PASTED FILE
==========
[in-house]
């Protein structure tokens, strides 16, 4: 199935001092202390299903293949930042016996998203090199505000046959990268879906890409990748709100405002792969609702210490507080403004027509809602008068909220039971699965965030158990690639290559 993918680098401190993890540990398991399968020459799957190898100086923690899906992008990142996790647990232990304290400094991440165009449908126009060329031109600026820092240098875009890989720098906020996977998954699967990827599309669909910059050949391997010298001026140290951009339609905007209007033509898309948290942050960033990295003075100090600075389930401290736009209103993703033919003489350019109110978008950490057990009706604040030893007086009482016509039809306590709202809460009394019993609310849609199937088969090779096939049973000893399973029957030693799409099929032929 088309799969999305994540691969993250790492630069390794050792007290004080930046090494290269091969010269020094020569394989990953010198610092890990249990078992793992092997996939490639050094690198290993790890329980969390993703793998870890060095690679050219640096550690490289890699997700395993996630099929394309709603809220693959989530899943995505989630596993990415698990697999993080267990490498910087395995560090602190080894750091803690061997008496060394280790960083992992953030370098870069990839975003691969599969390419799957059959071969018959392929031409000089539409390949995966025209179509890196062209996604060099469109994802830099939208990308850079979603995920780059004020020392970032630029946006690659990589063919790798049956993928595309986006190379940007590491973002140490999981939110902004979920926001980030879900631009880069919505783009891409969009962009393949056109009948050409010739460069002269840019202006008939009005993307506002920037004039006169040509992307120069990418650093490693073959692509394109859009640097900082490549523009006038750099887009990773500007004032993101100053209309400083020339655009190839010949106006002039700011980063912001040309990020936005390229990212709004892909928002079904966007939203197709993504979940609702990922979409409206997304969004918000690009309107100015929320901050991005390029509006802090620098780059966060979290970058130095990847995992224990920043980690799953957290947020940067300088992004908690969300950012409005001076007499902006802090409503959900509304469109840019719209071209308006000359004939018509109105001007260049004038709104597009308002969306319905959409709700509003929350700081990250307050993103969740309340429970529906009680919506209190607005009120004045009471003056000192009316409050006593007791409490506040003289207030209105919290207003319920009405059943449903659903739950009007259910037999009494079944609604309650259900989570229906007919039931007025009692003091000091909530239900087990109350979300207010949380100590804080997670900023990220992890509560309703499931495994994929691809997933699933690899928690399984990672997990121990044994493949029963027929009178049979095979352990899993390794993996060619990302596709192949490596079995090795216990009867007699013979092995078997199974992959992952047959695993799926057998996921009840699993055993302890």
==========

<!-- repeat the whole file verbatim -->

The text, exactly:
[in-house]
């Protein structure tokens, strides 16, 4: 199935001092202390299903293949930042016996998203090199505000046959990268879906890409990748709100405002792969609702210490507080403004027509809602008068909220039971699965965030158990690639290559 993918680098401190993890540990398991399968020459799957190898100086923690899906992008990142996790647990232990304290400094991440165009449908126009060329031109600026820092240098875009890989720098906020996977998954699967990827599309669909910059050949391997010298001026140290951009339609905007209007033509898309948290942050960033990295003075100090600075389930401290736009209103993703033919003489350019109110978008950490057990009706604040030893007086009482016509039809306590709202809460009394019993609310849609199937088969090779096939049973000893399973029957030693799409099929032929 088309799969999305994540691969993250790492630069390794050792007290004080930046090494290269091969010269020094020569394989990953010198610092890990249990078992793992092997996939490639050094690198290993790890329980969390993703793998870890060095690679050219640096550690490289890699997700395993996630099929394309709603809220693959989530899943995505989630596993990415698990697999993080267990490498910087395995560090602190080894750091803690061997008496060394280790960083992992953030370098870069990839975003691969599969390419799957059959071969018959392929031409000089539409390949995966025209179509890196062209996604060099469109994802830099939208990308850079979603995920780059004020020392970032630029946006690659990589063919790798049956993928595309986006190379940007590491973002140490999981939110902004979920926001980030879900631009880069919505783009891409969009962009393949056109009948050409010739460069002269840019202006008939009005993307506002920037004039006169040509992307120069990418650093490693073959692509394109859009640097900082490549523009006038750099887009990773500007004032993101100053209309400083020339655009190839010949106006002039700011980063912001040309990020936005390229990212709004892909928002079904966007939203197709993504979940609702990922979409409206997304969004918000690009309107100015929320901050991005390029509006802090620098780059966060979290970058130095990847995992224990920043980690799953957290947020940067300088992004908690969300950012409005001076007499902006802090409503959900509304469109840019719209071209308006000359004939018509109105001007260049004038709104597009308002969306319905959409709700509003929350700081990250307050993103969740309340429970529906009680919506209190607005009120004045009471003056000192009316409050006593007791409490506040003289207030209105919290207003319920009405059943449903659903739950009007259910037999009494079944609604309650259900989570229906007919039931007025009692003091000091909530239900087990109350979300207010949380100590804080997670900023990220992890509560309703499931495994994929691809997933699933690899928690399984990672997990121990044994493949029963027929009178049979095979352990899993390794993996060619990302596709192949490596079995090795216990009867007699013979092995078997199974992959992952047959695993799926057998996921009840699993055993302890």